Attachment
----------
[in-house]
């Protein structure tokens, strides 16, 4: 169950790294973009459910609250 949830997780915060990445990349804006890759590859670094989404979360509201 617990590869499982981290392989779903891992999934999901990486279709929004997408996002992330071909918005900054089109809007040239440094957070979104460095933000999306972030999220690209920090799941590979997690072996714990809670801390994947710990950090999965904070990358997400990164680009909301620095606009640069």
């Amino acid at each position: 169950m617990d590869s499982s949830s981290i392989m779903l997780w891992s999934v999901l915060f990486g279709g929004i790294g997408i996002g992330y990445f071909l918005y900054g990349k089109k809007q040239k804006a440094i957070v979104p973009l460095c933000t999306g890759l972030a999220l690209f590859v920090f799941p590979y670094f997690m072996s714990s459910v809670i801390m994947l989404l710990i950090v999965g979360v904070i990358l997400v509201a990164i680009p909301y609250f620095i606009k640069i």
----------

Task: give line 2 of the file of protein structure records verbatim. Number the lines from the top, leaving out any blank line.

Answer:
């Protein structure tokens, strides 16, 4: 169950790294973009459910609250 949830997780915060990445990349804006890759590859670094989404979360509201 617990590869499982981290392989779903891992999934999901990486279709929004997408996002992330071909918005900054089109809007040239440094957070979104460095933000999306972030999220690209920090799941590979997690072996714990809670801390994947710990950090999965904070990358997400990164680009909301620095606009640069």